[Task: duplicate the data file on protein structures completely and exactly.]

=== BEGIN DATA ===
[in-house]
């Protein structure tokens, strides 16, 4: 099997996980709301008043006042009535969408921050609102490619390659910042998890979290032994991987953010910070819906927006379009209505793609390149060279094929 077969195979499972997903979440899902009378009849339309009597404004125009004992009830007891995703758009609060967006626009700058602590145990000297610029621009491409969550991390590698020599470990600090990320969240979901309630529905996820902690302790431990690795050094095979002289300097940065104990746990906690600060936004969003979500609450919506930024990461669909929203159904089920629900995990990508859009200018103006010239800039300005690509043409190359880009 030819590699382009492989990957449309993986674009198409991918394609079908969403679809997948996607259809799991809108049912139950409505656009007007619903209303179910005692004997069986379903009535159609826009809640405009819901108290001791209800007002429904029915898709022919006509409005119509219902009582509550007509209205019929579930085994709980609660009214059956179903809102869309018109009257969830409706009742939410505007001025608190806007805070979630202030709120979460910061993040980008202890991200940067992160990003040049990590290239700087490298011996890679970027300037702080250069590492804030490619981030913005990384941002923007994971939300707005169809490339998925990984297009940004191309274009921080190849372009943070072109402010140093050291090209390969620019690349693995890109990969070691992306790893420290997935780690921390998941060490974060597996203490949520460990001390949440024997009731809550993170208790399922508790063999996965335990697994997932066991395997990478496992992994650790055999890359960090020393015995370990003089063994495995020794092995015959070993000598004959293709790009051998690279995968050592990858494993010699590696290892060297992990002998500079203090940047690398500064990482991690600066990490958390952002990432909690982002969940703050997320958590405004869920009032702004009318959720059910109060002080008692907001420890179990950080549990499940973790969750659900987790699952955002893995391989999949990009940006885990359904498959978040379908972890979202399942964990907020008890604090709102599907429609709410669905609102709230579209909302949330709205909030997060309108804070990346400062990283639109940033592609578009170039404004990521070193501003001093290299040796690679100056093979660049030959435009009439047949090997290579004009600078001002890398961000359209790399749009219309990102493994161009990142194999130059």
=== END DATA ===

[in-house]
């Protein structure tokens, strides 16, 4: 099997996980709301008043006042009535969408921050609102490619390659910042998890979290032994991987953010910070819906927006379009209505793609390149060279094929 077969195979499972997903979440899902009378009849339309009597404004125009004992009830007891995703758009609060967006626009700058602590145990000297610029621009491409969550991390590698020599470990600090990320969240979901309630529905996820902690302790431990690795050094095979002289300097940065104990746990906690600060936004969003979500609450919506930024990461669909929203159904089920629900995990990508859009200018103006010239800039300005690509043409190359880009 030819590699382009492989990957449309993986674009198409991918394609079908969403679809997948996607259809799991809108049912139950409505656009007007619903209303179910005692004997069986379903009535159609826009809640405009819901108290001791209800007002429904029915898709022919006509409005119509219902009582509550007509209205019929579930085994709980609660009214059956179903809102869309018109009257969830409706009742939410505007001025608190806007805070979630202030709120979460910061993040980008202890991200940067992160990003040049990590290239700087490298011996890679970027300037702080250069590492804030490619981030913005990384941002923007994971939300707005169809490339998925990984297009940004191309274009921080190849372009943070072109402010140093050291090209390969620019690349693995890109990969070691992306790893420290997935780690921390998941060490974060597996203490949520460990001390949440024997009731809550993170208790399922508790063999996965335990697994997932066991395997990478496992992994650790055999890359960090020393015995370990003089063994495995020794092995015959070993000598004959293709790009051998690279995968050592990858494993010699590696290892060297992990002998500079203090940047690398500064990482991690600066990490958390952002990432909690982002969940703050997320958590405004869920009032702004009318959720059910109060002080008692907001420890179990950080549990499940973790969750659900987790699952955002893995391989999949990009940006885990359904498959978040379908972890979202399942964990907020008890604090709102599907429609709410669905609102709230579209909302949330709205909030997060309108804070990346400062990283639109940033592609578009170039404004990521070193501003001093290299040796690679100056093979660049030959435009009439047949090997290579004009600078001002890398961000359209790399749009219309990102493994161009990142194999130059």